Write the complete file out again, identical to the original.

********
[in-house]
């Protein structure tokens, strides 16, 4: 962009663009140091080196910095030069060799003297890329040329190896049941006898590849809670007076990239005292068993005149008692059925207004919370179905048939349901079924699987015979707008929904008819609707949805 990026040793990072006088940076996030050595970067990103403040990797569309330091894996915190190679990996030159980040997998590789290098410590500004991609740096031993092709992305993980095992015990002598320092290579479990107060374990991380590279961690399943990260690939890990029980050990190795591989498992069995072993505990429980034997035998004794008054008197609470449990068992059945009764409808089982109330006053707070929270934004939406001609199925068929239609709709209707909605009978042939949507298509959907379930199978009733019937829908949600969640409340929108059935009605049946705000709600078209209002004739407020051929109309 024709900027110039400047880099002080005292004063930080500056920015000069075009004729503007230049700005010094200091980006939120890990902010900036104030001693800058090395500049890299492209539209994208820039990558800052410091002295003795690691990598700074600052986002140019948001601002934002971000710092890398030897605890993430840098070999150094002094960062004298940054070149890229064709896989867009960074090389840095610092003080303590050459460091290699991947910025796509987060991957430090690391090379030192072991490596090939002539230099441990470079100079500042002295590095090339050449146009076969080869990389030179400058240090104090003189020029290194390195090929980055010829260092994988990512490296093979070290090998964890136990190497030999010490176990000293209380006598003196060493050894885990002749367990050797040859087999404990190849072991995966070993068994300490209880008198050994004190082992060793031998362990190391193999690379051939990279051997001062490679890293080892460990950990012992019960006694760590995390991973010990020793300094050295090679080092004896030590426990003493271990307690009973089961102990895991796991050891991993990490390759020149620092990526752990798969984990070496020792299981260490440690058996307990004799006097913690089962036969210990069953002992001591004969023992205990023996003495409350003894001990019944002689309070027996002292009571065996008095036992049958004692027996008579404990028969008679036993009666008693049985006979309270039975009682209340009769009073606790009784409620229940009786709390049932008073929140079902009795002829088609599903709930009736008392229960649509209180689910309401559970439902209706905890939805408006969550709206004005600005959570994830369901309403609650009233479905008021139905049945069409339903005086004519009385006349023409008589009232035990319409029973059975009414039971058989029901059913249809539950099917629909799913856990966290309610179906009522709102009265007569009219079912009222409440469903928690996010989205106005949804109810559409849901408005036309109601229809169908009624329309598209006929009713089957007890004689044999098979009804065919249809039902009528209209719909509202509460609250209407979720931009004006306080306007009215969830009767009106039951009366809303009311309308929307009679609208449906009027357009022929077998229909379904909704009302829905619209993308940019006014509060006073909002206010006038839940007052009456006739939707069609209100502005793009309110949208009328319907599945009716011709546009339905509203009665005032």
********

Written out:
[in-house]
């Protein structure tokens, strides 16, 4: 962009663009140091080196910095030069060799003297890329040329190896049941006898590849809670007076990239005292068993005149008692059925207004919370179905048939349901079924699987015979707008929904008819609707949805 990026040793990072006088940076996030050595970067990103403040990797569309330091894996915190190679990996030159980040997998590789290098410590500004991609740096031993092709992305993980095992015990002598320092290579479990107060374990991380590279961690399943990260690939890990029980050990190795591989498992069995072993505990429980034997035998004794008054008197609470449990068992059945009764409808089982109330006053707070929270934004939406001609199925068929239609709709209707909605009978042939949507298509959907379930199978009733019937829908949600969640409340929108059935009605049946705000709600078209209002004739407020051929109309 024709900027110039400047880099002080005292004063930080500056920015000069075009004729503007230049700005010094200091980006939120890990902010900036104030001693800058090395500049890299492209539209994208820039990558800052410091002295003795690691990598700074600052986002140019948001601002934002971000710092890398030897605890993430840098070999150094002094960062004298940054070149890229064709896989867009960074090389840095610092003080303590050459460091290699991947910025796509987060991957430090690391090379030192072991490596090939002539230099441990470079100079500042002295590095090339050449146009076969080869990389030179400058240090104090003189020029290194390195090929980055010829260092994988990512490296093979070290090998964890136990190497030999010490176990000293209380006598003196060493050894885990002749367990050797040859087999404990190849072991995966070993068994300490209880008198050994004190082992060793031998362990190391193999690379051939990279051997001062490679890293080892460990950990012992019960006694760590995390991973010990020793300094050295090679080092004896030590426990003493271990307690009973089961102990895991796991050891991993990490390759020149620092990526752990798969984990070496020792299981260490440690058996307990004799006097913690089962036969210990069953002992001591004969023992205990023996003495409350003894001990019944002689309070027996002292009571065996008095036992049958004692027996008579404990028969008679036993009666008693049985006979309270039975009682209340009769009073606790009784409620229940009786709390049932008073929140079902009795002829088609599903709930009736008392229960649509209180689910309401559970439902209706905890939805408006969550709206004005600005959570994830369901309403609650009233479905008021139905049945069409339903005086004519009385006349023409008589009232035990319409029973059975009414039971058989029901059913249809539950099917629909799913856990966290309610179906009522709102009265007569009219079912009222409440469903928690996010989205106005949804109810559409849901408005036309109601229809169908009624329309598209006929009713089957007890004689044999098979009804065919249809039902009528209209719909509202509460609250209407979720931009004006306080306007009215969830009767009106039951009366809303009311309308929307009679609208449906009027357009022929077998229909379904909704009302829905619209993308940019006014509060006073909002206010006038839940007052009456006739939707069609209100502005793009309110949208009328319907599945009716011709546009339905509203009665005032």